Jan 20, 2021
The relationship between the U.S. and China has deteriorated over the last four years. Barely missing a beat from the coronavirus pandemic, China is the only major world economy to post positive growth during the pandemic period, at a rate of 10% at that. China is now 1/6th larger than the U.S. economy measured by Purchasing Power Parity (PPP), and is projected to outpace the U.S. economy by 135% in just three years’ time, by 2024. China, moreover, has almost completely displaced the U.S. as the lead trade partner for most nations around the world, toppling the U.S. from that perch with Germany just last year. And China, as the new Asia Pacific Hegemon, recently formed the Regional Comprehensive Economic Partnership, with virtually all Asia Pacific nations, including historically Japan and Korea. Joining me for this conversation is Seoul, Korea based Paul Kim, to explore the potential turbulence between a once-hegemonic U.S. and the now-hegemonic China. Paul also shares updates from other Asian countries that might affect multinationals doing business in Asia.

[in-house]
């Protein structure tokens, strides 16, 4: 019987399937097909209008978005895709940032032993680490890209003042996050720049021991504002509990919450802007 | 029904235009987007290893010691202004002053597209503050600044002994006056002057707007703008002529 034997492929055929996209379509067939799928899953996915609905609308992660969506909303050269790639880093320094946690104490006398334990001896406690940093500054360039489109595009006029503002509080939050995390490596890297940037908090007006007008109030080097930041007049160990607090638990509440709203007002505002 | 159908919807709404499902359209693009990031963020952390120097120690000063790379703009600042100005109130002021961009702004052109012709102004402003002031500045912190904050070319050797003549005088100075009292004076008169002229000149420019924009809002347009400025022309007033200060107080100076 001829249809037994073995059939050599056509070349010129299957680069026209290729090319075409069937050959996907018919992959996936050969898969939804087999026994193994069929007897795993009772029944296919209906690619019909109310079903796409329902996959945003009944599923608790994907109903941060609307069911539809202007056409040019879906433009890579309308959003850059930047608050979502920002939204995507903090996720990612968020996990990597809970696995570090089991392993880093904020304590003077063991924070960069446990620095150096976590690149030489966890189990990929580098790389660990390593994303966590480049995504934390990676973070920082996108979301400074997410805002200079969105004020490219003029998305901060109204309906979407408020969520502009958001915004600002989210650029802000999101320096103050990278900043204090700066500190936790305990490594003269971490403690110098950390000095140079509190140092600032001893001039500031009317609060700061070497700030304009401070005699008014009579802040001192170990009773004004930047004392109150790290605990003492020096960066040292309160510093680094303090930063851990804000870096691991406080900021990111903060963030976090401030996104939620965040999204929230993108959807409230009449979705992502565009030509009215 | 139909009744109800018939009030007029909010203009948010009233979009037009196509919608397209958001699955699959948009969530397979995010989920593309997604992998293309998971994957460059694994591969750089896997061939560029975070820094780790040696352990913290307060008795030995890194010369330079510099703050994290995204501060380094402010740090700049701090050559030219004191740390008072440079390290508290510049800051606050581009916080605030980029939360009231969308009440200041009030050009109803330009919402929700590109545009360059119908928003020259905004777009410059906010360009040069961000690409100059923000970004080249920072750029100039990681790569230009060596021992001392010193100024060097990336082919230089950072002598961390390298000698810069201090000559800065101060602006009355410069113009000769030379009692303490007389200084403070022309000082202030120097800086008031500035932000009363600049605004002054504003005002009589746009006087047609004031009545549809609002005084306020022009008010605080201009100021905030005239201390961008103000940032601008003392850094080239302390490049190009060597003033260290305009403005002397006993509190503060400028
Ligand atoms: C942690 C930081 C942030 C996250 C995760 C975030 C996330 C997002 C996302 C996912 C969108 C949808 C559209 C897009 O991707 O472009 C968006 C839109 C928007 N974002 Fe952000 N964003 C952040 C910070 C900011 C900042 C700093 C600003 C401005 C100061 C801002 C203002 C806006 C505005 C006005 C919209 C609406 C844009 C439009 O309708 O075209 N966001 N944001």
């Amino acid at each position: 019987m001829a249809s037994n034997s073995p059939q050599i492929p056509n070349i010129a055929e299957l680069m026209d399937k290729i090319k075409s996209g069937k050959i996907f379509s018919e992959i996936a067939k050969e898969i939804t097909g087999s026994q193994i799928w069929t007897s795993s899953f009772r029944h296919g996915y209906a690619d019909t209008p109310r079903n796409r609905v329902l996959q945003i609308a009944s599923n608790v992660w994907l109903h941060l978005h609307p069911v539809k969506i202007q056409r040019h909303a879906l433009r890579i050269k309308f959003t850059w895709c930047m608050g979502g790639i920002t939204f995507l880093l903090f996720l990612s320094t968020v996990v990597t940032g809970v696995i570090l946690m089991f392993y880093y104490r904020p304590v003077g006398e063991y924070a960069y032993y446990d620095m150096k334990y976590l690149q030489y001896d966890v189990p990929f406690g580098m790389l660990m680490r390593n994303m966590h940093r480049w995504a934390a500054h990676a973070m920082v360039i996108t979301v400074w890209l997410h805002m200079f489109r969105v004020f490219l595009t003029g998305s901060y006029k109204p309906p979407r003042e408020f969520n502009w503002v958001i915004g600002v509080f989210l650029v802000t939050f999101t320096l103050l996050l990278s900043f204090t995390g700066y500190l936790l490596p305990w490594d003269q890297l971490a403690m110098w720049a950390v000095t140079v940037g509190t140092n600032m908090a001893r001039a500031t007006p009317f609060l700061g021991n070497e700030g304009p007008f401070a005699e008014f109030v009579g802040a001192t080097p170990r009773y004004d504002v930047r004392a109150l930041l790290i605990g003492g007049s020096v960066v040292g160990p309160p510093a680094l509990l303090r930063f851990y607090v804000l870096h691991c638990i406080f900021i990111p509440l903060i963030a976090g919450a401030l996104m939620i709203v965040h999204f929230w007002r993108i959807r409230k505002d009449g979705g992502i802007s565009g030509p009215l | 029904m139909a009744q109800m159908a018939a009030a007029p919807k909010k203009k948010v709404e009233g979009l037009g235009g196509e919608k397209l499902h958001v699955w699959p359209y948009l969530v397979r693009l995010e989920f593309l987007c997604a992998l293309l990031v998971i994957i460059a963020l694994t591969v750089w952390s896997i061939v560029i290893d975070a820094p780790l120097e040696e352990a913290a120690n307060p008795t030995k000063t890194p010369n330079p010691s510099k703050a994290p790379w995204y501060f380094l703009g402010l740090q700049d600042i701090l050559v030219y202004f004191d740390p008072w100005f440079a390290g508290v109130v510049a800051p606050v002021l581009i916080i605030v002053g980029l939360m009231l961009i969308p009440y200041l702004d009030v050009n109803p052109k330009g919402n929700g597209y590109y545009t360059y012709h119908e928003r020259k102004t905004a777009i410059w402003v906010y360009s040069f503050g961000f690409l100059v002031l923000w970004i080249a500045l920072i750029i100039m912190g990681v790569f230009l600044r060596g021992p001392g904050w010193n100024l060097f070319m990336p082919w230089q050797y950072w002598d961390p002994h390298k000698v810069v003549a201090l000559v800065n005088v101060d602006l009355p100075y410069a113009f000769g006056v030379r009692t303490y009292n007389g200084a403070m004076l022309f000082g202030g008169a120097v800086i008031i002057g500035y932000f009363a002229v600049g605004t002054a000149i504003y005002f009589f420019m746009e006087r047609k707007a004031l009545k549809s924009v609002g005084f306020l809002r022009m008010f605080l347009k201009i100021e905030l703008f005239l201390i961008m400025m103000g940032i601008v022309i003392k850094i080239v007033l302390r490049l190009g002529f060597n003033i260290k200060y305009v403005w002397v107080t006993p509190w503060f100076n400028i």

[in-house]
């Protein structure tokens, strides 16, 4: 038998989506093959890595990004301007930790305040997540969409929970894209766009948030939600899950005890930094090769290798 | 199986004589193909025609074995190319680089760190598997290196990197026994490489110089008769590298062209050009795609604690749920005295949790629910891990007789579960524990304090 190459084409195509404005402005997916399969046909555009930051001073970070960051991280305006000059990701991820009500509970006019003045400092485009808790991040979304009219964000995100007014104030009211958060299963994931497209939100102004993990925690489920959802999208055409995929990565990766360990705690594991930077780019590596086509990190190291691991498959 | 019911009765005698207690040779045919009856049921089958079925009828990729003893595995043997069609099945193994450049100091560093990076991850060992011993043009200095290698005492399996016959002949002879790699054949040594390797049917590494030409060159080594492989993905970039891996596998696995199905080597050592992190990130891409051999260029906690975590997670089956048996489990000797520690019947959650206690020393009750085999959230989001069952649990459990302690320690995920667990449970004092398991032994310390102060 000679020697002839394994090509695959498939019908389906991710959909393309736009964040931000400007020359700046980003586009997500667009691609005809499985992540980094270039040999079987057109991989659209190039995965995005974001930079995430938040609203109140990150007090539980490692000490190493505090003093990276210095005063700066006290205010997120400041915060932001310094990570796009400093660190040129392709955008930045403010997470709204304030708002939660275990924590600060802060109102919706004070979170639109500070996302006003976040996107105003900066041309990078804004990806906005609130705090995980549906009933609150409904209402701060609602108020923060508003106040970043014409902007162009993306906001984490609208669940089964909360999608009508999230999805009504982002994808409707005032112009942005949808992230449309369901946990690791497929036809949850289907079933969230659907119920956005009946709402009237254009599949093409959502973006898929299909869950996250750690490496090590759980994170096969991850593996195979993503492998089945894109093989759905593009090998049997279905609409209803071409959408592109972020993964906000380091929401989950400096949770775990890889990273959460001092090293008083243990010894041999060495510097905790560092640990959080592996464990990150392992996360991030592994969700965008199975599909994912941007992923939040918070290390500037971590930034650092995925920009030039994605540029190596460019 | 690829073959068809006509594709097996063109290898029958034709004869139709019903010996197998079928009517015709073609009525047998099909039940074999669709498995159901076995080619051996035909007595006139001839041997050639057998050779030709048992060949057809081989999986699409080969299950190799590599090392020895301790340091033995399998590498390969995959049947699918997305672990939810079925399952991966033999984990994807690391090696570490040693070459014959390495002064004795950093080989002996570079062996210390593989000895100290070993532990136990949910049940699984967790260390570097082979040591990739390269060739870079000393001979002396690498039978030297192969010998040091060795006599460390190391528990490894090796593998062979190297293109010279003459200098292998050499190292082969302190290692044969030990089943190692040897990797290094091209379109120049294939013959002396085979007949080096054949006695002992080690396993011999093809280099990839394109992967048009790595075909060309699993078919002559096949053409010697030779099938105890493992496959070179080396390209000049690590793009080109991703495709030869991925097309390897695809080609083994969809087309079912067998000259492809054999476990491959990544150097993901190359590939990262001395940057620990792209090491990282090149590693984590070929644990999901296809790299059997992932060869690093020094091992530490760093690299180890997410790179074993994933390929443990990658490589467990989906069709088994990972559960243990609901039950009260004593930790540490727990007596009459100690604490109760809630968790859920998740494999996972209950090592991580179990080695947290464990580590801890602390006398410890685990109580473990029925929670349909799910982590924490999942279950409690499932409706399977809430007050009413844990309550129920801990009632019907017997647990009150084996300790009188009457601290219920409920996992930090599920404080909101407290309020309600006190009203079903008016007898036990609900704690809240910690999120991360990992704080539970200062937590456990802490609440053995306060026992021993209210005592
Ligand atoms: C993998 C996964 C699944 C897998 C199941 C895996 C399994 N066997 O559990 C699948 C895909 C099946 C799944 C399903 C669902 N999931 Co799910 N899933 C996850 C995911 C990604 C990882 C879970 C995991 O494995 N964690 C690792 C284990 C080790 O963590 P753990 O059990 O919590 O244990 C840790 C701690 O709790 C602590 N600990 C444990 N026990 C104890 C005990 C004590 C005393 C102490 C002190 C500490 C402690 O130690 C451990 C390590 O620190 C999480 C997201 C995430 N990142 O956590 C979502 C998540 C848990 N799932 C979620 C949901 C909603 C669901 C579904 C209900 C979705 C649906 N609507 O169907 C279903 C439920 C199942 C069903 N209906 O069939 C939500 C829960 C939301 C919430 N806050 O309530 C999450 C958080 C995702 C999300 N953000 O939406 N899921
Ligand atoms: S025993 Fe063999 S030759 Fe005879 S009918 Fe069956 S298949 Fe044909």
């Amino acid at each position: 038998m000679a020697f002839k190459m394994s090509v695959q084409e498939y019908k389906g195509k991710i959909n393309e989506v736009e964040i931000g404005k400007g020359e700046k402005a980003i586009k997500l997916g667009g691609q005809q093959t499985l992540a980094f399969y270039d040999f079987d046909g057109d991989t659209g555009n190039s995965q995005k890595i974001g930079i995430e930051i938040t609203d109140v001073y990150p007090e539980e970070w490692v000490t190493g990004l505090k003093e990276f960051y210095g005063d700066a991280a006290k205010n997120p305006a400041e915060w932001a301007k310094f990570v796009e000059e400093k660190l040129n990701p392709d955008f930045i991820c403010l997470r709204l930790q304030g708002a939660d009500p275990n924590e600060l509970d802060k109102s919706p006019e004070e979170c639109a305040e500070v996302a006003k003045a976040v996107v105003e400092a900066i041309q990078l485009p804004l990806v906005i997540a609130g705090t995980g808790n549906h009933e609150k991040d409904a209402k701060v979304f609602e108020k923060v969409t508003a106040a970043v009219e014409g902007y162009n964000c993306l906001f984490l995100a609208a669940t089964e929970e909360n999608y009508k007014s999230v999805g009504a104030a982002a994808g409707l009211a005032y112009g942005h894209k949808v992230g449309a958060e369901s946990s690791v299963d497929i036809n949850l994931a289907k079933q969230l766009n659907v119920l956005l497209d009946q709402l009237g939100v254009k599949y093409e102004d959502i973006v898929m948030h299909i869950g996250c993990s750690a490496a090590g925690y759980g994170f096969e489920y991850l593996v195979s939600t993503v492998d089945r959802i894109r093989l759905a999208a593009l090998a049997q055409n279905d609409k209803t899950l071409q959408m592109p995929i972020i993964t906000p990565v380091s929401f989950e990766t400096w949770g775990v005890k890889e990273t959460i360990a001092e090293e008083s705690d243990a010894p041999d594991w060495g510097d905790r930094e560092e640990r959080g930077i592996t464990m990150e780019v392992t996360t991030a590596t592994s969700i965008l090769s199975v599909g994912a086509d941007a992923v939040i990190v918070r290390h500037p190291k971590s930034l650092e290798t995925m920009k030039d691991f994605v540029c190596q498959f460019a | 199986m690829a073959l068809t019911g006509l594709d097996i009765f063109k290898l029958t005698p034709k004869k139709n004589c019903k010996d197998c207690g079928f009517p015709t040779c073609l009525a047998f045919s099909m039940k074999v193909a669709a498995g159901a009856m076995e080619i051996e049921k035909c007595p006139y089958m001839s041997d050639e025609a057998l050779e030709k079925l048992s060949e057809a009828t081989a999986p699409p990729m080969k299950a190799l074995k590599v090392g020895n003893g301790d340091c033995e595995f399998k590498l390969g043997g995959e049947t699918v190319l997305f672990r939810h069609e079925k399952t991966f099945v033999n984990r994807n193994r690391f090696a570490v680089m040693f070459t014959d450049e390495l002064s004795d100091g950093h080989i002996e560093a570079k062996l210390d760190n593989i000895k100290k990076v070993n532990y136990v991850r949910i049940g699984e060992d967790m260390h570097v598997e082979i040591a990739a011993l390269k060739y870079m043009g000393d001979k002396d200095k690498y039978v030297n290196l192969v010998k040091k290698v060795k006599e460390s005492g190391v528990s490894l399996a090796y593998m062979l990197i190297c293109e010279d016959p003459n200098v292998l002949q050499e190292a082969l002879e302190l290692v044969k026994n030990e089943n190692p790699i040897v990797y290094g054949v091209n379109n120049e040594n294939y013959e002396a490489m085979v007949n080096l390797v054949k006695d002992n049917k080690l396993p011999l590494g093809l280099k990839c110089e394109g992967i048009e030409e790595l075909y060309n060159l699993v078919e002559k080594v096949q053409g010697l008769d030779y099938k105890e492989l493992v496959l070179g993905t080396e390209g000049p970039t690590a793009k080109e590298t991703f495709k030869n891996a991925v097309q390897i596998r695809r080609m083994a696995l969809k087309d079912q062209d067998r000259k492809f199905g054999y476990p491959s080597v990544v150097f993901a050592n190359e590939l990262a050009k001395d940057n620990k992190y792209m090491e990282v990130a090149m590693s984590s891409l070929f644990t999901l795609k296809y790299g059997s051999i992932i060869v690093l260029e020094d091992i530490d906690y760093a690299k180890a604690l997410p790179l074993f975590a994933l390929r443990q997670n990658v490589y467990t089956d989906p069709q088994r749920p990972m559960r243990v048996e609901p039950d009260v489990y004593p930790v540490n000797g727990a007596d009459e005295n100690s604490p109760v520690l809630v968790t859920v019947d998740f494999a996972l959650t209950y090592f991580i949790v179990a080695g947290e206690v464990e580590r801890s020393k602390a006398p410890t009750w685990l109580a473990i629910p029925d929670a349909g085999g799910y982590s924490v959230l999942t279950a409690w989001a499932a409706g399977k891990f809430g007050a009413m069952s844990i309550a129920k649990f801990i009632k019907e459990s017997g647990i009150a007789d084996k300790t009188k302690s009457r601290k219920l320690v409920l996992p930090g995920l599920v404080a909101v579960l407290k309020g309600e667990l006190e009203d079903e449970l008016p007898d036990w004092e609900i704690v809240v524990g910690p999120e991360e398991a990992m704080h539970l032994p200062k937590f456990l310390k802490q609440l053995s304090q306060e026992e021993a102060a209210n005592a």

Paul is graduated in Economics from the University of Chicago, with highest honors, and obtained his Juris Doctorate degree from Harvard University. Paul currently serves in private practice as a Corporate Partner in Sheppard Mullin’s Seoul office advising clients on cross-border mergers and acquisitions (M&A), private equity, venture capital and securities transactions, restructurings and multi-jurisdictional disputes.
What We Discussed in This Episode:
Graham Allison article - “China is Now the World’s Largest Economy. We Shouldn’t Be Shocked.”
Paul’s Sheppard Mullin attorney profile
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